Pashmina (material)

From Wikipedia, the free encyclopedia
The Mandala Chandar (c. 1840, detail) is an unusual Kashmiri tantric moon shawl (chandar) with a mandala to the centre from which radiates zoomorphic tendrils, filled with multi-coloured millefleurs on a pink ground.

Pashmina (/pʌʃˈmnə, pæʃ-/, also US: /pɑːʃ-/)[1][2][3][4] refers to, depending on the source, a term for cashmere wool of the Changthangi cashmere goat,[5] for fine Kashmiri cashmere wool[6] or a synonym for cashmere wool.[7]

The word pashm means "wool" in Persian, but in Kashmir, pashm referred to the raw unspun wool of domesticated Changthangi goats.[8] In common parlance today, pashmina may refer either to the material or to the variant of the Kashmir shawl that is made from it.[9] Both cashmere and pashmina come from the same goat but typical cashmere ranges from 12 to 21 microns in diameter, whereas pashmina can also refer to a cashmere and silk blend (70 % / 30 %) that has a typical fiber range from 12 to 16 microns.[10]


Samples of wool fibres discovered from corroded copper artifacts from Harappa dating back to the Indus Valley Civilisation are extremely fine and resemble Pashmina and Shahtoosh.[11] The material gained prominence through its use in the Kashmir shawl. In Mughal times, this was used as an indicator of rank and nobility. In 1526, Babur (1483–1530) founded the Mughal Empire in India, and established the practice of giving khalat or "robes of honor", typically made of expensive fabric, to members of their durbar to indicate high service, great achievement, or royal favor.[12] In his time, the Mughal khalat was a set of clothes, which could include a turban, long coat, gown, fitted jacket, sash, shawl, trousers, shirt, and scarf.[13] One or all of these could be made of pashmina and embroidered in gold cloth.[13] In 1568, Kashmir was conquered by Babur's grandson Akbar.[13] In Akbar's time, a pair of pashmina shawls were an expected part of khil'at ceremonies.[13] From the 16th to the early 20th centuries, the Safavid, Zand, and Qajar emperors of Iran also wore pashmina and gifted Kashmir shawls as khilat within their political and religious practices.[13]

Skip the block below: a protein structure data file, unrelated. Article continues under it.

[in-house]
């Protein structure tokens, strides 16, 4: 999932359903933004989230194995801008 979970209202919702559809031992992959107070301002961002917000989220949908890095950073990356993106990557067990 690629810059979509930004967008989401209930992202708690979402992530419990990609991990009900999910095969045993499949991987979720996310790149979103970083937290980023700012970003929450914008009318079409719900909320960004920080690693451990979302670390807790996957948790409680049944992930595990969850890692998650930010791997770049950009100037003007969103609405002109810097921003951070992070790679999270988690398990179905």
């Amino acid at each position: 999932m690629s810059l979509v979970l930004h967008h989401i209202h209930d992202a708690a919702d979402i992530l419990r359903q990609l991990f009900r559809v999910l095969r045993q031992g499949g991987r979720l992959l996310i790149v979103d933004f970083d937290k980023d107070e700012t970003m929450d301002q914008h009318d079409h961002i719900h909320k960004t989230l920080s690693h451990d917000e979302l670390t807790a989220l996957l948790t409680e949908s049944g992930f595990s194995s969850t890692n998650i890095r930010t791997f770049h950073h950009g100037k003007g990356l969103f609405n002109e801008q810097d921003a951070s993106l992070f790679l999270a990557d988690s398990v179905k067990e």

Pashmina blankets were also vital additions to a wealthy woman's dowry in India, Pakistan and Nepal.[14] In nineteenth-century English writing, despite the fact that shawls were worn by men, Kashmiri shawls became coded as women's luxuries. They acquired the status of heirlooms, worn by a girl on her marriage and coming-of-age,[15] and as heirlooms that women would inherit rather than purchase.[16] Since English law restricted women's abilities to inherit land, the Kashmir shawl served as an item of high exchange value that a woman could carry.[16] In France, the pashmina Kashmir shawl gained status as a fashion icon through Empress Joséphine de Beauharnais' enthusiastic use.[17] These shawls suited the French well, providing the needed warmth, while adding visual interest to white French gowns through the traditional teardrop buta pattern and discreet floral motifs.[17] The shawl became a symbol of French bourgeois status from the Bourbon Restoration (1815–48) through the Second French Empire (1852–70). As a class marker, it fulfilled 19th century French tastes because it looked rich, had extensive ornamentation, artistic qualities, and was made of expensive raw materials.[13]